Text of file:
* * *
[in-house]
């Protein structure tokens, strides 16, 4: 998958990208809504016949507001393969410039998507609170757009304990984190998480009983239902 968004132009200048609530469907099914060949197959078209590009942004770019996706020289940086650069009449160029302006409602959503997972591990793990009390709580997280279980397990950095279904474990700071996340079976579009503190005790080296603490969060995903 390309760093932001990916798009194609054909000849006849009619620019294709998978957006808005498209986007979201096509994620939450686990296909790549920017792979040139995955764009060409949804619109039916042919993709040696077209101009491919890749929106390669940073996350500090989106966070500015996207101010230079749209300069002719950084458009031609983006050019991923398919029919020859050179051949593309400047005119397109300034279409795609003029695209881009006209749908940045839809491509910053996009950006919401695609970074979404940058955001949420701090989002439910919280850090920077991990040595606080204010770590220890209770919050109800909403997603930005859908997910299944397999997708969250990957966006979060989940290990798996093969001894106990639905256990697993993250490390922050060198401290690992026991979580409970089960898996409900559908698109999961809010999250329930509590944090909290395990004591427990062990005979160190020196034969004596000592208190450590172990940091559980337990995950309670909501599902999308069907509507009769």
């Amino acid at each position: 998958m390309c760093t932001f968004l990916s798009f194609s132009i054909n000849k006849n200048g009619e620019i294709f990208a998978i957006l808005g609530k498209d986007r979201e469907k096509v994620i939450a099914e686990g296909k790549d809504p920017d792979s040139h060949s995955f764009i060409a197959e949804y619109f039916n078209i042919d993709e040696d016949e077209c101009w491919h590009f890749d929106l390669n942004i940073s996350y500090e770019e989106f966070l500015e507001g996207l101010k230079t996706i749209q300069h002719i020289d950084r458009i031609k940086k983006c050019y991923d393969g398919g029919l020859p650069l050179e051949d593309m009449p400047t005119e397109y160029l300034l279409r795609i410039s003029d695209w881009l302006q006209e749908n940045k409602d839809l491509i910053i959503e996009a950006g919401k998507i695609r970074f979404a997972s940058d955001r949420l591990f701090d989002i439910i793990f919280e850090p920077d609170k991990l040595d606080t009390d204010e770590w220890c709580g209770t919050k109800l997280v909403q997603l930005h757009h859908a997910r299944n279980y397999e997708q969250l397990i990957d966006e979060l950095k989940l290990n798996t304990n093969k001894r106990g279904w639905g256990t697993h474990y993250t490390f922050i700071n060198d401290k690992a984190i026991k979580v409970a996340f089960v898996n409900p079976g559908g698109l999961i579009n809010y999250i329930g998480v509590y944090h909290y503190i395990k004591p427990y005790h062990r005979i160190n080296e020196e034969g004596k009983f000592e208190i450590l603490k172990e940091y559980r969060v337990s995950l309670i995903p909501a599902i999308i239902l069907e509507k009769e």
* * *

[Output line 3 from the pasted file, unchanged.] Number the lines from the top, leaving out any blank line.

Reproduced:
């Amino acid at each position: 998958m390309c760093t932001f968004l990916s798009f194609s132009i054909n000849k006849n200048g009619e620019i294709f990208a998978i957006l808005g609530k498209d986007r979201e469907k096509v994620i939450a099914e686990g296909k790549d809504p920017d792979s040139h060949s995955f764009i060409a197959e949804y619109f039916n078209i042919d993709e040696d016949e077209c101009w491919h590009f890749d929106l390669n942004i940073s996350y500090e770019e989106f966070l500015e507001g996207l101010k230079t996706i749209q300069h002719i020289d950084r458009i031609k940086k983006c050019y991923d393969g398919g029919l020859p650069l050179e051949d593309m009449p400047t005119e397109y160029l300034l279409r795609i410039s003029d695209w881009l302006q006209e749908n940045k409602d839809l491509i910053i959503e996009a950006g919401k998507i695609r970074f979404a997972s940058d955001r949420l591990f701090d989002i439910i793990f919280e850090p920077d609170k991990l040595d606080t009390d204010e770590w220890c709580g209770t919050k109800l997280v909403q997603l930005h757009h859908a997910r299944n279980y397999e997708q969250l397990i990957d966006e979060l950095k989940l290990n798996t304990n093969k001894r106990g279904w639905g256990t697993h474990y993250t490390f922050i700071n060198d401290k690992a984190i026991k979580v409970a996340f089960v898996n409900p079976g559908g698109l999961i579009n809010y999250i329930g998480v509590y944090h909290y503190i395990k004591p427990y005790h062990r005979i160190n080296e020196e034969g004596k009983f000592e208190i450590l603490k172990e940091y559980r969060v337990s995950l309670i995903p909501a599902i999308i239902l069907e509507k009769e």